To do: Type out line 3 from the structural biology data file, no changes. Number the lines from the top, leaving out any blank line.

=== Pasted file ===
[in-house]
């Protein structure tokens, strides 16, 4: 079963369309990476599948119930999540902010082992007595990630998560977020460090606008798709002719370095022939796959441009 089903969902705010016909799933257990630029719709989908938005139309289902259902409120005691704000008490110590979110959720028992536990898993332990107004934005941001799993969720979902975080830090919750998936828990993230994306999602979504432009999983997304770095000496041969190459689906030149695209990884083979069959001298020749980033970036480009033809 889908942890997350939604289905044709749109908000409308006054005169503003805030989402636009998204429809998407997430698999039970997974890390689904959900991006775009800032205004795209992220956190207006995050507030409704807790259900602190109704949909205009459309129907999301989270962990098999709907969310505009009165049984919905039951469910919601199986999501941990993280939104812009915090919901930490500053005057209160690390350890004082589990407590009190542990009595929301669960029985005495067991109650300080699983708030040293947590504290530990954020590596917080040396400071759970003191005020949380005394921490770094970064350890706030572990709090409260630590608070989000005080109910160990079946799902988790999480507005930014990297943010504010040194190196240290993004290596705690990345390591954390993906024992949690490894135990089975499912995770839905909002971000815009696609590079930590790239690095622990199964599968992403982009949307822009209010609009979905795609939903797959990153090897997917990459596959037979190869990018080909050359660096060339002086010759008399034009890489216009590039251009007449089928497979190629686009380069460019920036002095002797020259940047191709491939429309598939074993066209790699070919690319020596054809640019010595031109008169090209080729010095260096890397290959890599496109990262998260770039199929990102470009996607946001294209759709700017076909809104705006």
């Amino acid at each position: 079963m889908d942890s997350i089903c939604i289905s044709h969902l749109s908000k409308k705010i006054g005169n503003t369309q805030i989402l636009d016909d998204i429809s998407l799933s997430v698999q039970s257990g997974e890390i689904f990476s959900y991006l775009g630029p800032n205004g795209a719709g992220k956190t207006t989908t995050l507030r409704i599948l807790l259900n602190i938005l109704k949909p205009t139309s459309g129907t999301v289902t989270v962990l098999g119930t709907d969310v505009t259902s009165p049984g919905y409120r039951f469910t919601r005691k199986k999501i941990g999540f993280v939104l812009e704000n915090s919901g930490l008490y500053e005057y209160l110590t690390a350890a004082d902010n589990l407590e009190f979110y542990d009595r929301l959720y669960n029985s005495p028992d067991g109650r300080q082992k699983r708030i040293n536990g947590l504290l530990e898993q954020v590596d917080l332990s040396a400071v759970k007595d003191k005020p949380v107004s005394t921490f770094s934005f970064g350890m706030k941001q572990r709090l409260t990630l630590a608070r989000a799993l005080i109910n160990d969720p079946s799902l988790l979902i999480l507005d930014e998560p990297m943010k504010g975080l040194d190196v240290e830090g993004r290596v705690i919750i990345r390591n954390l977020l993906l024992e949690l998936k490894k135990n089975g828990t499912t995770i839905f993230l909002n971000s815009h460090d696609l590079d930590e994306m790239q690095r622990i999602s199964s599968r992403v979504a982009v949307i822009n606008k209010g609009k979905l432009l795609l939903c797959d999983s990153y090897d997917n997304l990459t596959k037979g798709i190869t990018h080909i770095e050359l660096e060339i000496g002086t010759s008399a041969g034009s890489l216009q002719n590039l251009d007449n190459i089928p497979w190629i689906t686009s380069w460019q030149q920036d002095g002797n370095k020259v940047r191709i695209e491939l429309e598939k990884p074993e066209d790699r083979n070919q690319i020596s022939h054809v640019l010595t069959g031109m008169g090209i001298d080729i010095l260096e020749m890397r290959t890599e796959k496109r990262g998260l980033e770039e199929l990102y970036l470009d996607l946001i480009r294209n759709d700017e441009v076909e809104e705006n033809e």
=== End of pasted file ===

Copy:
């Amino acid at each position: 079963m889908d942890s997350i089903c939604i289905s044709h969902l749109s908000k409308k705010i006054g005169n503003t369309q805030i989402l636009d016909d998204i429809s998407l799933s997430v698999q039970s257990g997974e890390i689904f990476s959900y991006l775009g630029p800032n205004g795209a719709g992220k956190t207006t989908t995050l507030r409704i599948l807790l259900n602190i938005l109704k949909p205009t139309s459309g129907t999301v289902t989270v962990l098999g119930t709907d969310v505009t259902s009165p049984g919905y409120r039951f469910t919601r005691k199986k999501i941990g999540f993280v939104l812009e704000n915090s919901g930490l008490y500053e005057y209160l110590t690390a350890a004082d902010n589990l407590e009190f979110y542990d009595r929301l959720y669960n029985s005495p028992d067991g109650r300080q082992k699983r708030i040293n536990g947590l504290l530990e898993q954020v590596d917080l332990s040396a400071v759970k007595d003191k005020p949380v107004s005394t921490f770094s934005f970064g350890m706030k941001q572990r709090l409260t990630l630590a608070r989000a799993l005080i109910n160990d969720p079946s799902l988790l979902i999480l507005d930014e998560p990297m943010k504010g975080l040194d190196v240290e830090g993004r290596v705690i919750i990345r390591n954390l977020l993906l024992e949690l998936k490894k135990n089975g828990t499912t995770i839905f993230l909002n971000s815009h460090d696609l590079d930590e994306m790239q690095r622990i999602s199964s599968r992403v979504a982009v949307i822009n606008k209010g609009k979905l432009l795609l939903c797959d999983s990153y090897d997917n997304l990459t596959k037979g798709i190869t990018h080909i770095e050359l660096e060339i000496g002086t010759s008399a041969g034009s890489l216009q002719n590039l251009d007449n190459i089928p497979w190629i689906t686009s380069w460019q030149q920036d002095g002797n370095k020259v940047r191709i695209e491939l429309e598939k990884p074993e066209d790699r083979n070919q690319i020596s022939h054809v640019l010595t069959g031109m008169g090209i001298d080729i010095l260096e020749m890397r290959t890599e796959k496109r990262g998260l980033e770039e199929l990102y970036l470009d996607l946001i480009r294209n759709d700017e441009v076909e809104e705006n033809e």